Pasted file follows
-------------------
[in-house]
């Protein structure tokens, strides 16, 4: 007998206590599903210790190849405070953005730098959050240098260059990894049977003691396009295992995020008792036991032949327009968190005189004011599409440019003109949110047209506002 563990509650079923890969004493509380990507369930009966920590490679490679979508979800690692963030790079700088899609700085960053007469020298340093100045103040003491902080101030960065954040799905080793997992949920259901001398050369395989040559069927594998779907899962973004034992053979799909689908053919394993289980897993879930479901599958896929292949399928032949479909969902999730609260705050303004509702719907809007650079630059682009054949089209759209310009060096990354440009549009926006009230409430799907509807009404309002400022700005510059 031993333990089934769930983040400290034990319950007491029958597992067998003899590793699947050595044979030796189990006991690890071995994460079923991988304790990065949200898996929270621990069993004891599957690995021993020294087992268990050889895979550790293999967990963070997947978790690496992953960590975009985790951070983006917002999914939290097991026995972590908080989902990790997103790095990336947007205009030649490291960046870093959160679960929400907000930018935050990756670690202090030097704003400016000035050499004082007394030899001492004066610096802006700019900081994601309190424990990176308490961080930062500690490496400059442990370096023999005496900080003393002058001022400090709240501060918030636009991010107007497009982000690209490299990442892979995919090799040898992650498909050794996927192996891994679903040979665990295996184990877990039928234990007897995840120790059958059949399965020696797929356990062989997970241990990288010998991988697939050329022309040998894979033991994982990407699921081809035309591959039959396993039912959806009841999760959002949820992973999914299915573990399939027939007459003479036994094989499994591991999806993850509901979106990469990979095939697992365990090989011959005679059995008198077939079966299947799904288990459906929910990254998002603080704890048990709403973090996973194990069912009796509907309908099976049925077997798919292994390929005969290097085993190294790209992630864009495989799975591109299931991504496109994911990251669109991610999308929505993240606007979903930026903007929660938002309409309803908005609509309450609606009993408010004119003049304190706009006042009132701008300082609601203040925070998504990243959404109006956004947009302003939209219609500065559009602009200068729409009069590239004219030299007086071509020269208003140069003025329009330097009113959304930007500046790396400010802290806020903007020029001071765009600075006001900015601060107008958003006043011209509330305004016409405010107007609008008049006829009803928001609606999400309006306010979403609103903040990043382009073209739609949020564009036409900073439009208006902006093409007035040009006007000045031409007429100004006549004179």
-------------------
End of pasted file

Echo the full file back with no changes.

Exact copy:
[in-house]
């Protein structure tokens, strides 16, 4: 007998206590599903210790190849405070953005730098959050240098260059990894049977003691396009295992995020008792036991032949327009968190005189004011599409440019003109949110047209506002 563990509650079923890969004493509380990507369930009966920590490679490679979508979800690692963030790079700088899609700085960053007469020298340093100045103040003491902080101030960065954040799905080793997992949920259901001398050369395989040559069927594998779907899962973004034992053979799909689908053919394993289980897993879930479901599958896929292949399928032949479909969902999730609260705050303004509702719907809007650079630059682009054949089209759209310009060096990354440009549009926006009230409430799907509807009404309002400022700005510059 031993333990089934769930983040400290034990319950007491029958597992067998003899590793699947050595044979030796189990006991690890071995994460079923991988304790990065949200898996929270621990069993004891599957690995021993020294087992268990050889895979550790293999967990963070997947978790690496992953960590975009985790951070983006917002999914939290097991026995972590908080989902990790997103790095990336947007205009030649490291960046870093959160679960929400907000930018935050990756670690202090030097704003400016000035050499004082007394030899001492004066610096802006700019900081994601309190424990990176308490961080930062500690490496400059442990370096023999005496900080003393002058001022400090709240501060918030636009991010107007497009982000690209490299990442892979995919090799040898992650498909050794996927192996891994679903040979665990295996184990877990039928234990007897995840120790059958059949399965020696797929356990062989997970241990990288010998991988697939050329022309040998894979033991994982990407699921081809035309591959039959396993039912959806009841999760959002949820992973999914299915573990399939027939007459003479036994094989499994591991999806993850509901979106990469990979095939697992365990090989011959005679059995008198077939079966299947799904288990459906929910990254998002603080704890048990709403973090996973194990069912009796509907309908099976049925077997798919292994390929005969290097085993190294790209992630864009495989799975591109299931991504496109994911990251669109991610999308929505993240606007979903930026903007929660938002309409309803908005609509309450609606009993408010004119003049304190706009006042009132701008300082609601203040925070998504990243959404109006956004947009302003939209219609500065559009602009200068729409009069590239004219030299007086071509020269208003140069003025329009330097009113959304930007500046790396400010802290806020903007020029001071765009600075006001900015601060107008958003006043011209509330305004016409405010107007609008008049006829009803928001609606999400309006306010979403609103903040990043382009073209739609949020564009036409900073439009208006902006093409007035040009006007000045031409007429100004006549004179």